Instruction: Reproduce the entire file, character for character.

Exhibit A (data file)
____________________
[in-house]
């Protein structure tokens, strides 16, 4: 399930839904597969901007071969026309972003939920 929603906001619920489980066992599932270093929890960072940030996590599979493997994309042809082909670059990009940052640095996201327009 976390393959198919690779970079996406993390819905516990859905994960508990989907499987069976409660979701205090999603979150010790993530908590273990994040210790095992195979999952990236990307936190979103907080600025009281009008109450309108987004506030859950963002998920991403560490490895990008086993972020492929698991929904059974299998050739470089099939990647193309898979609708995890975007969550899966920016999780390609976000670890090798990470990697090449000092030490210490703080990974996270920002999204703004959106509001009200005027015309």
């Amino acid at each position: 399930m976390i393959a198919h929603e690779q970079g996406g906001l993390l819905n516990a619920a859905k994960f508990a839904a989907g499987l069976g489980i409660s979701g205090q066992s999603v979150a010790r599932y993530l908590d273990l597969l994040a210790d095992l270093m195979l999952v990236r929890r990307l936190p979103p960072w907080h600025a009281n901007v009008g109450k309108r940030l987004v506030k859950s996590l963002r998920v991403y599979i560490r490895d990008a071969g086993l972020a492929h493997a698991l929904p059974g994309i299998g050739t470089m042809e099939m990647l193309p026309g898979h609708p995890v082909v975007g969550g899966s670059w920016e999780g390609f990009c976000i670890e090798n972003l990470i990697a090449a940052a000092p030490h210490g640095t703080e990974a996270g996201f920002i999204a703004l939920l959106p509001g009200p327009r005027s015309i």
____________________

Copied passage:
[in-house]
């Protein structure tokens, strides 16, 4: 399930839904597969901007071969026309972003939920 929603906001619920489980066992599932270093929890960072940030996590599979493997994309042809082909670059990009940052640095996201327009 976390393959198919690779970079996406993390819905516990859905994960508990989907499987069976409660979701205090999603979150010790993530908590273990994040210790095992195979999952990236990307936190979103907080600025009281009008109450309108987004506030859950963002998920991403560490490895990008086993972020492929698991929904059974299998050739470089099939990647193309898979609708995890975007969550899966920016999780390609976000670890090798990470990697090449000092030490210490703080990974996270920002999204703004959106509001009200005027015309």
């Amino acid at each position: 399930m976390i393959a198919h929603e690779q970079g996406g906001l993390l819905n516990a619920a859905k994960f508990a839904a989907g499987l069976g489980i409660s979701g205090q066992s999603v979150a010790r599932y993530l908590d273990l597969l994040a210790d095992l270093m195979l999952v990236r929890r990307l936190p979103p960072w907080h600025a009281n901007v009008g109450k309108r940030l987004v506030k859950s996590l963002r998920v991403y599979i560490r490895d990008a071969g086993l972020a492929h493997a698991l929904p059974g994309i299998g050739t470089m042809e099939m990647l193309p026309g898979h609708p995890v082909v975007g969550g899966s670059w920016e999780g390609f990009c976000i670890e090798n972003l990470i990697a090449a940052a000092p030490h210490g640095t703080e990974a996270g996201f920002i999204a703004l939920l959106p509001g009200p327009r005027s015309i």